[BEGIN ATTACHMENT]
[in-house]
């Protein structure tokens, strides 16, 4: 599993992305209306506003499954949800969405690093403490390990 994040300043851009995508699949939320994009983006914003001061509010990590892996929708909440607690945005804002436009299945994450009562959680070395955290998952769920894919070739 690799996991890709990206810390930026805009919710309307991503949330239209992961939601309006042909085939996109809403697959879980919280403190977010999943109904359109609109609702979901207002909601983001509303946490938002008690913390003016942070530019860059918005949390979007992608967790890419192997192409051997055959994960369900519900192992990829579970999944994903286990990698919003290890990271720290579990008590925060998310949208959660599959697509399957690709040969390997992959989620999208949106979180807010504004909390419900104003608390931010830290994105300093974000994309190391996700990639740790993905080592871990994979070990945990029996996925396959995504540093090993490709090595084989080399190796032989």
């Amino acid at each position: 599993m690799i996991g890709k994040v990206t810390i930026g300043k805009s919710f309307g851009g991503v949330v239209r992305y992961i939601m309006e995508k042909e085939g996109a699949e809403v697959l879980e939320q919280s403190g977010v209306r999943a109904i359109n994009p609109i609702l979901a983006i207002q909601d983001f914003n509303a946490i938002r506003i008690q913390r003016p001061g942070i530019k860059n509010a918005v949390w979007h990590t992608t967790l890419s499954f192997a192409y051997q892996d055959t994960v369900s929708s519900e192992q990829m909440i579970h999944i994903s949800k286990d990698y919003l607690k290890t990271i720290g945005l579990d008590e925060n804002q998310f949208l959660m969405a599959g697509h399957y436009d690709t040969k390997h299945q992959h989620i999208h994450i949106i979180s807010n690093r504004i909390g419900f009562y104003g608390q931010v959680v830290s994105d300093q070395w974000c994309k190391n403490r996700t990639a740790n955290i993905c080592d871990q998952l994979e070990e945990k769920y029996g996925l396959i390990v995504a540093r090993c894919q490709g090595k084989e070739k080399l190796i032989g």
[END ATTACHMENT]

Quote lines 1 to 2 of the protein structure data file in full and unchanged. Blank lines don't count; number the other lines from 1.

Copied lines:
[in-house]
């Protein structure tokens, strides 16, 4: 599993992305209306506003499954949800969405690093403490390990 994040300043851009995508699949939320994009983006914003001061509010990590892996929708909440607690945005804002436009299945994450009562959680070395955290998952769920894919070739 690799996991890709990206810390930026805009919710309307991503949330239209992961939601309006042909085939996109809403697959879980919280403190977010999943109904359109609109609702979901207002909601983001509303946490938002008690913390003016942070530019860059918005949390979007992608967790890419192997192409051997055959994960369900519900192992990829579970999944994903286990990698919003290890990271720290579990008590925060998310949208959660599959697509399957690709040969390997992959989620999208949106979180807010504004909390419900104003608390931010830290994105300093974000994309190391996700990639740790993905080592871990994979070990945990029996996925396959995504540093090993490709090595084989080399190796032989």